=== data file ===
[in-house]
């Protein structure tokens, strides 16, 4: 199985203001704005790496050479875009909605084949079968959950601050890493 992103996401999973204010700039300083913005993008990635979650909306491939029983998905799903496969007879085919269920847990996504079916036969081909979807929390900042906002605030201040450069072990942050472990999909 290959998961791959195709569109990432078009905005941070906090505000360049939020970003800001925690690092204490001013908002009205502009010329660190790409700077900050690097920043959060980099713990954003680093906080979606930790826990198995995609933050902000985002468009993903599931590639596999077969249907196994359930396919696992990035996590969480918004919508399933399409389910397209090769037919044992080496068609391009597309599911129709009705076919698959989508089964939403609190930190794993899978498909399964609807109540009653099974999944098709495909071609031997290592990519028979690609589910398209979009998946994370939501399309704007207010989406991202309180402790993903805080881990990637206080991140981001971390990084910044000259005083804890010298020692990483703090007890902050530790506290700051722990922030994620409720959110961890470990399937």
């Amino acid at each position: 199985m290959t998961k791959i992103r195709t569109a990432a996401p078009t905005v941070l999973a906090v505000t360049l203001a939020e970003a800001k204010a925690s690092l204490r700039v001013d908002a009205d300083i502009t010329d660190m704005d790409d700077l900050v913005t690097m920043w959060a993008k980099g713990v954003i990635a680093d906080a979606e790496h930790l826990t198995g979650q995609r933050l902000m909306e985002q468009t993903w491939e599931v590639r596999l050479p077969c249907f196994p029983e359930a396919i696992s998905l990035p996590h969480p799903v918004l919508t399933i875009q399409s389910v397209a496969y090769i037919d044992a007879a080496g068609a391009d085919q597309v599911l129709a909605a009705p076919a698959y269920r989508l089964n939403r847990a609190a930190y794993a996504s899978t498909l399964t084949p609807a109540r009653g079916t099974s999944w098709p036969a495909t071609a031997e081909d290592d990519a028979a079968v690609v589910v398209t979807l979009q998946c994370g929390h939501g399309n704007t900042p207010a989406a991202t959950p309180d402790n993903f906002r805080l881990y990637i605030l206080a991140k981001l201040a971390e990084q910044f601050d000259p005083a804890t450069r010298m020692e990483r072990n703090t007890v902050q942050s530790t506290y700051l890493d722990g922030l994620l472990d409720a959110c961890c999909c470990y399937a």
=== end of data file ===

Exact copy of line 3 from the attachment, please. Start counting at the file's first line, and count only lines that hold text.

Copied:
């Amino acid at each position: 199985m290959t998961k791959i992103r195709t569109a990432a996401p078009t905005v941070l999973a906090v505000t360049l203001a939020e970003a800001k204010a925690s690092l204490r700039v001013d908002a009205d300083i502009t010329d660190m704005d790409d700077l900050v913005t690097m920043w959060a993008k980099g713990v954003i990635a680093d906080a979606e790496h930790l826990t198995g979650q995609r933050l902000m909306e985002q468009t993903w491939e599931v590639r596999l050479p077969c249907f196994p029983e359930a396919i696992s998905l990035p996590h969480p799903v918004l919508t399933i875009q399409s389910v397209a496969y090769i037919d044992a007879a080496g068609a391009d085919q597309v599911l129709a909605a009705p076919a698959y269920r989508l089964n939403r847990a609190a930190y794993a996504s899978t498909l399964t084949p609807a109540r009653g079916t099974s999944w098709p036969a495909t071609a031997e081909d290592d990519a028979a079968v690609v589910v398209t979807l979009q998946c994370g929390h939501g399309n704007t900042p207010a989406a991202t959950p309180d402790n993903f906002r805080l881990y990637i605030l206080a991140k981001l201040a971390e990084q910044f601050d000259p005083a804890t450069r010298m020692e990483r072990n703090t007890v902050q942050s530790t506290y700051l890493d722990g922030l994620l472990d409720a959110c961890c999909c470990y399937a």